Weighing the value of permanent and portable livestock handling facilities

Functional equipment makes it easier to practice good stockmanship and keep people safe, whether the facilities are portable or stationary

Infrastructure needs to be operational, keeping animals and people safe, no matter the task.

For some cattle producers, the choice of permanent or portable handling facilities is never considered. Feedlots and grow yards require a permanent infrastructure due to the number of cattle worked daily in a specific location. Sizeable cow-calf owners also require a structure to handle both the larger cows and the smaller calves.

But with operation use constantly expanding to accommodate technology and advanced management strategies and procedures, plus the pandemic of 2020 refusing to go away, budgets are constrained and every option for livestock handling needs to be considered.

Dr. Joyce Van Donkersgoed of Alberta Beef Health Solutions says when she goes on a call, she’s always thankful when there actually is a facility. Beyond that, there is room for both types of equipment, depending on what needs to be accomplished.

Considerations for permanent facilities

Van Donkersgoed says indoor structures are preferable — especially in colder weather climates — but understands it’s not something added easily or cheaply.

“There should always be enough shelter to keep equipment, vaccines and of course people, from freezing. Propane and overhead heaters are an option.”

She describes situations of broken-down chutes and alleyways where patching and welding would no longer fix the problems. “They have to be operational. If the infrastructure isn’t taken care of, it won’t handle cattle properly. That’s not safe for anyone. We don’t want animals hurt and we want to keep people employed and safe.”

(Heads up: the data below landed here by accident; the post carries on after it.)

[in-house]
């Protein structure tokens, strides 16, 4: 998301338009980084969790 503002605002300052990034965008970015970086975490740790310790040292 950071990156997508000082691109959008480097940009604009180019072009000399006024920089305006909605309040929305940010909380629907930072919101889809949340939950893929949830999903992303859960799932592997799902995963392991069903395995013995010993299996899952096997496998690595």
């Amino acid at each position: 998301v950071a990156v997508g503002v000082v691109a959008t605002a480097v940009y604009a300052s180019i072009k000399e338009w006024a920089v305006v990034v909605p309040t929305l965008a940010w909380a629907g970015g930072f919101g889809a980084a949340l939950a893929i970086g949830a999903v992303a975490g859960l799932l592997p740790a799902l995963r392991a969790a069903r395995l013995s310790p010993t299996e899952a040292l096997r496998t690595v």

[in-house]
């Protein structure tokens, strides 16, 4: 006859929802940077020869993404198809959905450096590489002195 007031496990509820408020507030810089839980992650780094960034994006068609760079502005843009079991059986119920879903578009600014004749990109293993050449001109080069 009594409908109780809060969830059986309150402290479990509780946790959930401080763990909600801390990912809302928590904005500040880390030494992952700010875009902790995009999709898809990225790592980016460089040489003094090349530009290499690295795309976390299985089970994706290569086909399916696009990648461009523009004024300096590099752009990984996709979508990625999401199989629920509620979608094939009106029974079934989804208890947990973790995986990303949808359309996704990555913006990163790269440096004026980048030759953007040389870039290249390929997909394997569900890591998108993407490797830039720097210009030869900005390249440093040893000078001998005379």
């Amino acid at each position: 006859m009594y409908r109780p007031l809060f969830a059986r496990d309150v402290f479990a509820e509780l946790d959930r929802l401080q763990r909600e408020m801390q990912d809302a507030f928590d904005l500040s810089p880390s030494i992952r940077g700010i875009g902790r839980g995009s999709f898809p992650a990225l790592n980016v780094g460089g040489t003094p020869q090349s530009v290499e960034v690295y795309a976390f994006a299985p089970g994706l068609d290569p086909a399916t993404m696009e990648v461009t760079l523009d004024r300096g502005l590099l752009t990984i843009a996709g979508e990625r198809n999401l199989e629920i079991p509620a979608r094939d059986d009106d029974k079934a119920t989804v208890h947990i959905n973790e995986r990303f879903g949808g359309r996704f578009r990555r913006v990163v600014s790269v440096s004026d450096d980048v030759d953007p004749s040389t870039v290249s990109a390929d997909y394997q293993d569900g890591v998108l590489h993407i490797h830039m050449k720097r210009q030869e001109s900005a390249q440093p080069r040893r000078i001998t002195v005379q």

With the pandemic expanding the dimensions of feedlot and finishing cattle, she suggests a Bud box or straight alley where the height and width is adjustable to accommodate bigger animals. Packing plants are working their way through the backlog of heavier cattle, but they will still be more plentiful than usual in the coming weeks, so it is important to handle them safely and efficiently.

For all types and variations of facilities, Van Donkersgoed outlines some tips and features to incorporate, many at a reasonable cost. She urges producers to cover holes in front of the chute with clean mats or use shavings, sand or straw to fill them. Calves can pull their back tendons when forced to exit a chute through a hole.

Simple items include installing non-slip and non-abrasive floors plus a palpation cage if it’s in the budget. “For the vet, we need to be able to get behind cattle and not get injured. It could be pregnancy checking or doing a rectal prolapse, water belly or any surgery.”

Mats are also a reasonable investment if they are kept clean to avoid slippage. Some non-slip models are made from old tires and are a reasonable cost.

“The main thing is to be operational and usable,” she says. “Workers are precious, and we don’t have enough of them. We want them to be safe and able to work because if they find facilities too dangerous, they quit.”